Friday, June 20, 2014

DIY: Denim patchwork tablecloth

Sitting on the screen porch during a thunderstorm with a glass of Cabernet, I got this brilliant idea!  Why not make a tablecloth for the patio table?  It's a 48 inch round table, and I started to think about what fabric I had in my supply that was durable and washable.  And voila!  Denim!

I had been collecting denim over the past couple of years to create my own design of denim purses.

And like most hobbies, one day you suddenly realize  that you've collected more than you can use...

And so it seemed like a tablecloth was a great way to use excess supply of denim.

And so I started my tablecloth with a vague notion of large pieces of denim that I could piece together. Next thing I knew, I was imagining a tablecloth made of patchwork denim "quilt" blocks.  I can't say where that idea came from except from my long lineage of quilters including my grandma, mom and sisters.  

Here's a quick review of the steps in making this patchwork denim tablecloth:

1.  I created a 6 inch square block out of cardboard and used this to trace on different pieces of denim jeans.  I also created a  6 inch by 12 inch card board block, and traced this on the denim to add some interest to the tablecloth.       
Supplies: Denim, scissors, ruler and cardboard
2.  I cut out so many denim blocks that my hand ached for days.  Glad for a good scissors, I wished I had a rotary cutter instead.  

3.  I didn't want a long tablecloth that would be in my lap while I was eating, so I tentatively planned on a 54 inch diameter tablecloth.  Basically this would cover the 48 inch table and hang down a couple of inches on the sides.

4.  I pinned the blocks together in rows, and laid these out on the table until I thought I had enough rows.  I alternated light and dark denim wherever possible to give it a patchwork appearance.  
Always good to have a good helper like Blue Belle!

5.  To prevent fraying of the denim, I used a zig zag stitch on the edge of each block of fabric.  This is a very tedious step, and believe me when I say I used up two spools of thread on this project.
Zig Zag stitches

6.  I stitched the fabric blocks by pinning the right sides together and sewing a straight 1/4 inch seam.    I then pressed the seams open to give them a flat appearance.

7.  I then sewed the rows together by pinning the right sides together and sewing a straight 1/4 seam.  Once again I pressed the seams open.  As I sewed the rows together, I realized that each row should be the same length, and I added a few more blocks to some of the rows.

8.  The next step was cutting out the round shape of the tablecloth.  Here's where I asked Mike for some help.  We located the center point of the fabric, and using a 27 inch string (the radius or half the finished size of 54 inches)  with a Sharpie tied to the end of the string, Mike traced  a circle around the sewn cloth.  
Mike and Blue Belle working with string
9.  I cut the fabric using the guidelines from the Sharpie.  The next step was to zig zag stitch the edge, and press 1/4 inch of fabric under the tablecloth.
Pressing the 1/4 inch seam around the tablecloth

10. I then sewed the 1/4 inch seam around the outside of the tablecloth.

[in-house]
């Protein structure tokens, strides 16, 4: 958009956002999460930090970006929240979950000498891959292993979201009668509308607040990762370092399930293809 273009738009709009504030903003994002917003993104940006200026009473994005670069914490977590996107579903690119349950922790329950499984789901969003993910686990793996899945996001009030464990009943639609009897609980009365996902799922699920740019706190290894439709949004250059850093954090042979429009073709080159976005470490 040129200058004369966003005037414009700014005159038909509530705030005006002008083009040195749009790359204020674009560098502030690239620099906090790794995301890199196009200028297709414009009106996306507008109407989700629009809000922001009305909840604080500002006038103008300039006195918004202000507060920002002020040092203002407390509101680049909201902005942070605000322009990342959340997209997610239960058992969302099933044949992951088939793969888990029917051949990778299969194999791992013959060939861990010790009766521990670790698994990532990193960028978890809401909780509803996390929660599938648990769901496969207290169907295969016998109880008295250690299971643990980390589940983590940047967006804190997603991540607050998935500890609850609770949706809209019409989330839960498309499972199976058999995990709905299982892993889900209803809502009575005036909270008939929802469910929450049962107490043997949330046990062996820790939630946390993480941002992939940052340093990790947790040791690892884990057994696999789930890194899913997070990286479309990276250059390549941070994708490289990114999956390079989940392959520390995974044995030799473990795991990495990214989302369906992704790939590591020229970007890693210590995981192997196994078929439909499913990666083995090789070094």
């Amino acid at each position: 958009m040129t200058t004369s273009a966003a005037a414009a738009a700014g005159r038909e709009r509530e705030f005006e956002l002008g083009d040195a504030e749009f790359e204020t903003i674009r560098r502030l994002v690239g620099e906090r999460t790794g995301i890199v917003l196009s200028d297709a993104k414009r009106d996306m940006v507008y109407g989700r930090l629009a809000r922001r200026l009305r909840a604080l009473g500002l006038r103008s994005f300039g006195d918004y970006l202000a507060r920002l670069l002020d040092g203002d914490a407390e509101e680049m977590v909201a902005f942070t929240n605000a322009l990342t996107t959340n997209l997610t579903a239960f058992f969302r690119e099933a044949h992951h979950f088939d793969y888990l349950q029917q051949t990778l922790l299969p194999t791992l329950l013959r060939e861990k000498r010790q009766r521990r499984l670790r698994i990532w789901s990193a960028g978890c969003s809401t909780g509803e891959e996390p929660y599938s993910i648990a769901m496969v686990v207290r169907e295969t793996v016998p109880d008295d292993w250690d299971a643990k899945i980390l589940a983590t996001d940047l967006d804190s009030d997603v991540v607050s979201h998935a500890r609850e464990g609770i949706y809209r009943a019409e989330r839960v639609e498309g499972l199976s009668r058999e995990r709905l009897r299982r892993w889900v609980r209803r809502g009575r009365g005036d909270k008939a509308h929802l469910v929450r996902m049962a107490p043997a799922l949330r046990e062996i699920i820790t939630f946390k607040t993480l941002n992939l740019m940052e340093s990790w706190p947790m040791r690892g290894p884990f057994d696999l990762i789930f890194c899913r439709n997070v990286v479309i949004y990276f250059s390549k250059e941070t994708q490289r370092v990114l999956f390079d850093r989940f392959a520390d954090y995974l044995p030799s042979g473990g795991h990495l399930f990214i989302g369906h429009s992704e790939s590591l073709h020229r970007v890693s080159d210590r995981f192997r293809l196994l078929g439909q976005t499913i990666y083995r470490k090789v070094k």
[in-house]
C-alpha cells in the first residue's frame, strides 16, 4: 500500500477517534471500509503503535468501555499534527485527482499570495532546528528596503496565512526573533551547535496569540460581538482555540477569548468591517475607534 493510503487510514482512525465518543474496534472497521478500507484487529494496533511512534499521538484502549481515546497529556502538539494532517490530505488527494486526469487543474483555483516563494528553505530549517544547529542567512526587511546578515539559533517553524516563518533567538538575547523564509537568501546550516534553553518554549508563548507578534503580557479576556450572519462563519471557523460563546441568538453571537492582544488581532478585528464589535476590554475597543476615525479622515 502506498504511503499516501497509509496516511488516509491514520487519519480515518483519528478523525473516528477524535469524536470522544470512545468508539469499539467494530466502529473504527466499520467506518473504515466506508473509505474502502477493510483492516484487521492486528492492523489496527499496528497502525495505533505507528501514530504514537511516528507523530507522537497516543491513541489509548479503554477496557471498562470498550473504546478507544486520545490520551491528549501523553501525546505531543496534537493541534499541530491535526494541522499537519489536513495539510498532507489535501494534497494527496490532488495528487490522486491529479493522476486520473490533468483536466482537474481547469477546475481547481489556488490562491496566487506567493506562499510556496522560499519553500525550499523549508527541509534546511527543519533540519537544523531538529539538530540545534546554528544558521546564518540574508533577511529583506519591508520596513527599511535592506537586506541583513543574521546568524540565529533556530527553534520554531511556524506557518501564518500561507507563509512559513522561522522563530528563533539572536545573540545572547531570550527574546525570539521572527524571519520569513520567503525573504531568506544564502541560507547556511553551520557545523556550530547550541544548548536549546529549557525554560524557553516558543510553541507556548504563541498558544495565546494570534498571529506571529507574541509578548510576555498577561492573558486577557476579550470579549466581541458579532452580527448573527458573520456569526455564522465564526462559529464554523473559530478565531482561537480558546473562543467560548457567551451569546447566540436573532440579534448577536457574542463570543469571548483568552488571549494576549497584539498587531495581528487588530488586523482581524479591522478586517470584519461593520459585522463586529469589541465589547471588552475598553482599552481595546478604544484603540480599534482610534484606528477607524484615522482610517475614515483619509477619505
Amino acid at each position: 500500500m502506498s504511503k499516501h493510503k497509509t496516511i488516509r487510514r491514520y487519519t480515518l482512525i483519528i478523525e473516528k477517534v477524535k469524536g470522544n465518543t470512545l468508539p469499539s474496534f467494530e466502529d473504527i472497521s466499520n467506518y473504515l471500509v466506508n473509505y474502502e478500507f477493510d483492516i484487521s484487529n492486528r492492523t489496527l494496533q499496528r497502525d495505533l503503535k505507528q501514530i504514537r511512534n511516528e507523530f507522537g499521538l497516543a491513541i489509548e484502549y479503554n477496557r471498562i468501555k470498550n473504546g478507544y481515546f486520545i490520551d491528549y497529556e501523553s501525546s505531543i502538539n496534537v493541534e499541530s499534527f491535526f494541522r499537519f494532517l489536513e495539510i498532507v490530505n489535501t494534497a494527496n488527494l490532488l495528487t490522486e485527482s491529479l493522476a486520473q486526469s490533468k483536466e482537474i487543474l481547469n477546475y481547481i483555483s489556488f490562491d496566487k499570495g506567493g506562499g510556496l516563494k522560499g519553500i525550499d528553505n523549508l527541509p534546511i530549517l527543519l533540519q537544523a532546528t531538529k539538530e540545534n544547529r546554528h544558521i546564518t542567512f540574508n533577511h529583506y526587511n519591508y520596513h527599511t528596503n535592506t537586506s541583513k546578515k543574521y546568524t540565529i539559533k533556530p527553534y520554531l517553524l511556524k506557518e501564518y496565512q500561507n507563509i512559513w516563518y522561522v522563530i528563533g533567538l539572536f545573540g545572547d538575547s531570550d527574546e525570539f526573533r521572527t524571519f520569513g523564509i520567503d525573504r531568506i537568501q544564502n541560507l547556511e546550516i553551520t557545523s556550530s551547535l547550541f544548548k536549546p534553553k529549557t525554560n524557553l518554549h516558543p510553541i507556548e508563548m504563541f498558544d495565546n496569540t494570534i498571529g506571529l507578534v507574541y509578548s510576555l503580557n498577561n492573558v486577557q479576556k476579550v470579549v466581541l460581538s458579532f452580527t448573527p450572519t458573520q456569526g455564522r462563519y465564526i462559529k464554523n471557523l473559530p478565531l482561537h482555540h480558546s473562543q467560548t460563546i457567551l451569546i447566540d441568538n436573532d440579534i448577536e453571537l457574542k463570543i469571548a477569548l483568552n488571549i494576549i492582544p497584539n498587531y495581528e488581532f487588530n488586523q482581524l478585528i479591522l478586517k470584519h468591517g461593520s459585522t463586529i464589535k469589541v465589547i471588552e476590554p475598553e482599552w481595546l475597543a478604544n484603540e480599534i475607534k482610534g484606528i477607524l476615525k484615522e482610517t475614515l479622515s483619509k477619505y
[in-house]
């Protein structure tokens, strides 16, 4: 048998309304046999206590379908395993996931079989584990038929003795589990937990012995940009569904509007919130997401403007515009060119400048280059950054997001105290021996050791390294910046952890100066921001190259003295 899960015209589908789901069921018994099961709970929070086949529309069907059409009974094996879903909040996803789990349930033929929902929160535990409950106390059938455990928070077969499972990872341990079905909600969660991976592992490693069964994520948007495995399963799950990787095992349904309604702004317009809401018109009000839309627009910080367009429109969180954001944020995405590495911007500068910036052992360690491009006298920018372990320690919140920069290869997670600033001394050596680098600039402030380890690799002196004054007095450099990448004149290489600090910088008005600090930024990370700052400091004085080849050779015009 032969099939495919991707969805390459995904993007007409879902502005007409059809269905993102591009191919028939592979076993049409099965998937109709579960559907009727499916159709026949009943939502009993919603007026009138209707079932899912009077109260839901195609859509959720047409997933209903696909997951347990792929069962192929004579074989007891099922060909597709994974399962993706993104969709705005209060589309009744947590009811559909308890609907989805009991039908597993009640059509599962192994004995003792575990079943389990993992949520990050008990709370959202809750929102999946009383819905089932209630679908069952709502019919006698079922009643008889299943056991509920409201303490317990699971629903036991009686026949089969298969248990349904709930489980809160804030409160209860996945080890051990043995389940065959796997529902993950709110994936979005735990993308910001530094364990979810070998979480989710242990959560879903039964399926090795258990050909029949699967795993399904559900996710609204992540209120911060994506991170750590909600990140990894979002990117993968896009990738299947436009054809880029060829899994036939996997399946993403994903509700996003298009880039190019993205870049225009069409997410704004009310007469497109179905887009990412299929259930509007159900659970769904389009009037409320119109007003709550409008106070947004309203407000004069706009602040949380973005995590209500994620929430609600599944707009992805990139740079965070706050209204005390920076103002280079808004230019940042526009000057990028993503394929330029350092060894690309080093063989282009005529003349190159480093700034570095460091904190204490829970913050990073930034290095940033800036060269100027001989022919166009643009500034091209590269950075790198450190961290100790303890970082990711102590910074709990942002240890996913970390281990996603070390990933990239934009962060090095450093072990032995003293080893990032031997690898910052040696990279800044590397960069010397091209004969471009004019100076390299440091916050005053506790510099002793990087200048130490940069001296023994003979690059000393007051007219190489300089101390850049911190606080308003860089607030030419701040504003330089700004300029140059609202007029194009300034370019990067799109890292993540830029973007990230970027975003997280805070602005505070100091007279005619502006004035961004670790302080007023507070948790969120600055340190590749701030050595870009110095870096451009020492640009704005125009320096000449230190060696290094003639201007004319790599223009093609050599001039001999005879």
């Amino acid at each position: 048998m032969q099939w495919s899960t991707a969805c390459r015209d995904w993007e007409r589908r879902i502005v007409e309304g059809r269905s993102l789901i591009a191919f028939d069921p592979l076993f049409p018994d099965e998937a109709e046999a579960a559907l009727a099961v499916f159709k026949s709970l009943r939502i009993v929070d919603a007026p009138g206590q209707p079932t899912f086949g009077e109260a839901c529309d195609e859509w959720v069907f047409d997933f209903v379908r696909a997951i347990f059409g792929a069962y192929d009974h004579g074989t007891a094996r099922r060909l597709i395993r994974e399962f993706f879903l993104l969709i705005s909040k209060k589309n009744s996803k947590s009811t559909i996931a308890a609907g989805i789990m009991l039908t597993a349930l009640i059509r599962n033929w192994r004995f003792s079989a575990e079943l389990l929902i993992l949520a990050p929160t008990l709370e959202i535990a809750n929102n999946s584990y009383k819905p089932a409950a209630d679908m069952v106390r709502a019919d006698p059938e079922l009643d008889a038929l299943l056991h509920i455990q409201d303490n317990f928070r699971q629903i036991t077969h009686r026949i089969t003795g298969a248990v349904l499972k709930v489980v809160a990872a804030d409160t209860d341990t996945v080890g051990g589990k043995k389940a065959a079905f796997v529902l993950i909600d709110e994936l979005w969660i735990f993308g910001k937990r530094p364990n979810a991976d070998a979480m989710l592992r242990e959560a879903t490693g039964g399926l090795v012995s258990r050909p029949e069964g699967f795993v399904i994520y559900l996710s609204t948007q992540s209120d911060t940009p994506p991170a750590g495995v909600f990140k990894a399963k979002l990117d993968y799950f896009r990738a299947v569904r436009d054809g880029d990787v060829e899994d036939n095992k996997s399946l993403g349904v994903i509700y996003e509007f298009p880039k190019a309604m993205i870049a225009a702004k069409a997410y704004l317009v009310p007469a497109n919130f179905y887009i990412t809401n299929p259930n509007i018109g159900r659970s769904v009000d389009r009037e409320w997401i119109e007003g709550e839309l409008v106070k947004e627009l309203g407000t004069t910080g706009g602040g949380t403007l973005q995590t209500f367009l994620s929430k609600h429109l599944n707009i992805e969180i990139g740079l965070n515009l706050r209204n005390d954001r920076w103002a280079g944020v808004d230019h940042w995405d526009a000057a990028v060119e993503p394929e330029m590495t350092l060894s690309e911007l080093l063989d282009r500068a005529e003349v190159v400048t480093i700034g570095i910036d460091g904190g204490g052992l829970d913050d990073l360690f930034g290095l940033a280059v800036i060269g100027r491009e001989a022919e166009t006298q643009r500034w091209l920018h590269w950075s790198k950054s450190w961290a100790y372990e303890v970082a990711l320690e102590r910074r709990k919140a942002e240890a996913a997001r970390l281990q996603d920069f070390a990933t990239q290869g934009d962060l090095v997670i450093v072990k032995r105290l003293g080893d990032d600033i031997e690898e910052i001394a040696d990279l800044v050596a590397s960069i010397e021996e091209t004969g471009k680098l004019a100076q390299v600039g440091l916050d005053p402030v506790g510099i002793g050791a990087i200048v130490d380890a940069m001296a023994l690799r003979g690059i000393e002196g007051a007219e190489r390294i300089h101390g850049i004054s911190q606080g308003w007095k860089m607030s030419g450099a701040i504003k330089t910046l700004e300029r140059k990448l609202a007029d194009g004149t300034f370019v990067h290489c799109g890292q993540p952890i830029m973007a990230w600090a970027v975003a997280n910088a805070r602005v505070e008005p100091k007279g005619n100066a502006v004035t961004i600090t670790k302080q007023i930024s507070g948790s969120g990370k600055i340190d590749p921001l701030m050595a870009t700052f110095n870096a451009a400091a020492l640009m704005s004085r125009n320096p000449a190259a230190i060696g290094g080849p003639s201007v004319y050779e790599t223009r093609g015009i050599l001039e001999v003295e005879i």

Sewing 1/4 inch seam
11. As final steps, I washed the tablecloth, and then cut off any loose threads on the underside of the tablecloth.  I then pressed the tablecloth before using it.

And here is the finished product:  a denim patchwork tablecloth.  

Overall, I am very happy with the result of this little impromptu project.  I love the colors and patchwork design.  I like the heavy denim fabric and how it protects the glass table top.  

Here are some things that surprised me about this project:

1. It took a very long time.  I estimate that I spent about 25 hours on this project!  WOW!  Much longer than I expected!

2. Denim is a tough fabric to sew.  I broke at least one sewing machine needle sewing this thick fabric!

3. The tablecloth isn't as flat as I expected. And when you set a glass on the tablecloth, you have to be careful to avoid the seam, or the glass may tip over.

4.  Ideally you might want a backing on the tablecloth to avoid further fraying of the fabric.  I thought about it, but I realize I was "done" with this project, and good enough was good enough!

5.  My cat loves it! 

I hope you are having a great week!

Tuesday, June 17, 2014

DIY: Converting antique bed to queen mattress

Original full size antique bed
It was the week before the Indy 500 Race, and we had two couples coming for the weekend.
One of our guest rooms was well-equipped with a queen size bed, but the second guest room had a full size bed(that previous guests complained about).

Granted the second guest room was filled with a beautiful antique bed and matching dressers over 100 years old, but that was part of the dilemma. Do we replace the mattress with another full size mattress, or could we somehow fit a queen size mattress?

When I initially approached Mike about the idea of a queen size mattress, he didn't want to remove the antique furniture in the room.  But a funny thing happened overnight.  Mike woke up with an idea for converting the full size antique bed into a queen size antique bed.  And his idea was to preserve the original antique bed without damage, in case the Antiques Road Show ever came to town.

Of course as these things happen, we had only 3 days to find and buy a mattress, convert the antique bed, have the mattress delivered and be ready for guests on Thursday evening.

Were we up for the challenge, or just plain crazy?  Yes and yes.

Mike did all the work on this project, and I asked him to describe his steps.  

1.  Measured headboard and foot board width and checked queen mattress dimensions on Google.  Determined that headboard and foot board were just slightly smaller than width of a queen mattress.  Decided we could make this work.

2.  Removed full size mattress and box spring set to gain access to the embedded bolts of the antique wooden side rails.  Removed the side rails from bed with quarter-turn repetitive turns.

3.  Checked the size of the embedded captive nuts in headboard and foot board by inserting 3/8" and 5/16" bolts.  These did not fit and were not a common thread.

4.  Used a long magnet stick and ice pick to extract the non-standard captive nuts from the square leg sections of the foot board and headboard.